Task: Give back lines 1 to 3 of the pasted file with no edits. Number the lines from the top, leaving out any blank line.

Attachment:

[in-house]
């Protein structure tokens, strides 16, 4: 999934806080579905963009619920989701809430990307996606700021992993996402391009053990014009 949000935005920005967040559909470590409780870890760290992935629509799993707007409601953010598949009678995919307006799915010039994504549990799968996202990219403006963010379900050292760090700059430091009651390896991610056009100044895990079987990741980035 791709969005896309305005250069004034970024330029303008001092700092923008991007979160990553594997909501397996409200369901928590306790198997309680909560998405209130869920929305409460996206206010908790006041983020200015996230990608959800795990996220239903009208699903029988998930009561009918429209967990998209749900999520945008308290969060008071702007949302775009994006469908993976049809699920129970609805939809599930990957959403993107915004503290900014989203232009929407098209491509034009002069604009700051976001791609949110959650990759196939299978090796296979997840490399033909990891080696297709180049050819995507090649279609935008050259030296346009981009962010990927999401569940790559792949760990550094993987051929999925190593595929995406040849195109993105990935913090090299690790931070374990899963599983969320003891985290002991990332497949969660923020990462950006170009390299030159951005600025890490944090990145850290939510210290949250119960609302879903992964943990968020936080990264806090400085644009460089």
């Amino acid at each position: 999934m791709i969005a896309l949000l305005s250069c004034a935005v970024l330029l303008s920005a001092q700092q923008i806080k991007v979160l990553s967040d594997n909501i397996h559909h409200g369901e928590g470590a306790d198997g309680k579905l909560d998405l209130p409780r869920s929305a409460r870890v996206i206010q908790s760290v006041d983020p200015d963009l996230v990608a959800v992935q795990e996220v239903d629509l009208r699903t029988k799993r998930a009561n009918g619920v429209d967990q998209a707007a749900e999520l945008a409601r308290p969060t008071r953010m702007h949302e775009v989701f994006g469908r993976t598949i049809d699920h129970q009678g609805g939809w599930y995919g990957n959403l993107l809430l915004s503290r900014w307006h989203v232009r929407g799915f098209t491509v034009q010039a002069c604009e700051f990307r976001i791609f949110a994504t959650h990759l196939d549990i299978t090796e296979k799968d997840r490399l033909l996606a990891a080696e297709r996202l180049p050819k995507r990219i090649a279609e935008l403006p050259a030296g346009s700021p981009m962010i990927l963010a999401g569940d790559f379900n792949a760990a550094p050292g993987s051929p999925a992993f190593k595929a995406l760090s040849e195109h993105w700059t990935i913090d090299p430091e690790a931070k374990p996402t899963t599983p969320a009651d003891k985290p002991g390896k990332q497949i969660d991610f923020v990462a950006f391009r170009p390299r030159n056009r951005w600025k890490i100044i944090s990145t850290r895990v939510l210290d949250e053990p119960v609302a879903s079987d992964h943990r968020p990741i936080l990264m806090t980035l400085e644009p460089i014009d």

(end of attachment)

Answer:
[in-house]
């Protein structure tokens, strides 16, 4: 999934806080579905963009619920989701809430990307996606700021992993996402391009053990014009 949000935005920005967040559909470590409780870890760290992935629509799993707007409601953010598949009678995919307006799915010039994504549990799968996202990219403006963010379900050292760090700059430091009651390896991610056009100044895990079987990741980035 791709969005896309305005250069004034970024330029303008001092700092923008991007979160990553594997909501397996409200369901928590306790198997309680909560998405209130869920929305409460996206206010908790006041983020200015996230990608959800795990996220239903009208699903029988998930009561009918429209967990998209749900999520945008308290969060008071702007949302775009994006469908993976049809699920129970609805939809599930990957959403993107915004503290900014989203232009929407098209491509034009002069604009700051976001791609949110959650990759196939299978090796296979997840490399033909990891080696297709180049050819995507090649279609935008050259030296346009981009962010990927999401569940790559792949760990550094993987051929999925190593595929995406040849195109993105990935913090090299690790931070374990899963599983969320003891985290002991990332497949969660923020990462950006170009390299030159951005600025890490944090990145850290939510210290949250119960609302879903992964943990968020936080990264806090400085644009460089």
């Amino acid at each position: 999934m791709i969005a896309l949000l305005s250069c004034a935005v970024l330029l303008s920005a001092q700092q923008i806080k991007v979160l990553s967040d594997n909501i397996h559909h409200g369901e928590g470590a306790d198997g309680k579905l909560d998405l209130p409780r869920s929305a409460r870890v996206i206010q908790s760290v006041d983020p200015d963009l996230v990608a959800v992935q795990e996220v239903d629509l009208r699903t029988k799993r998930a009561n009918g619920v429209d967990q998209a707007a749900e999520l945008a409601r308290p969060t008071r953010m702007h949302e775009v989701f994006g469908r993976t598949i049809d699920h129970q009678g609805g939809w599930y995919g990957n959403l993107l809430l915004s503290r900014w307006h989203v232009r929407g799915f098209t491509v034009q010039a002069c604009e700051f990307r976001i791609f949110a994504t959650h990759l196939d549990i299978t090796e296979k799968d997840r490399l033909l996606a990891a080696e297709r996202l180049p050819k995507r990219i090649a279609e935008l403006p050259a030296g346009s700021p981009m962010i990927l963010a999401g569940d790559f379900n792949a760990a550094p050292g993987s051929p999925a992993f190593k595929a995406l760090s040849e195109h993105w700059t990935i913090d090299p430091e690790a931070k374990p996402t899963t599983p969320a009651d003891k985290p002991g390896k990332q497949i969660d991610f923020v990462a950006f391009r170009p390299r030159n056009r951005w600025k890490i100044i944090s990145t850290r895990v939510l210290d949250e053990p119960v609302a879903s079987d992964h943990r968020p990741i936080l990264m806090t980035l400085e644009p460089i014009d």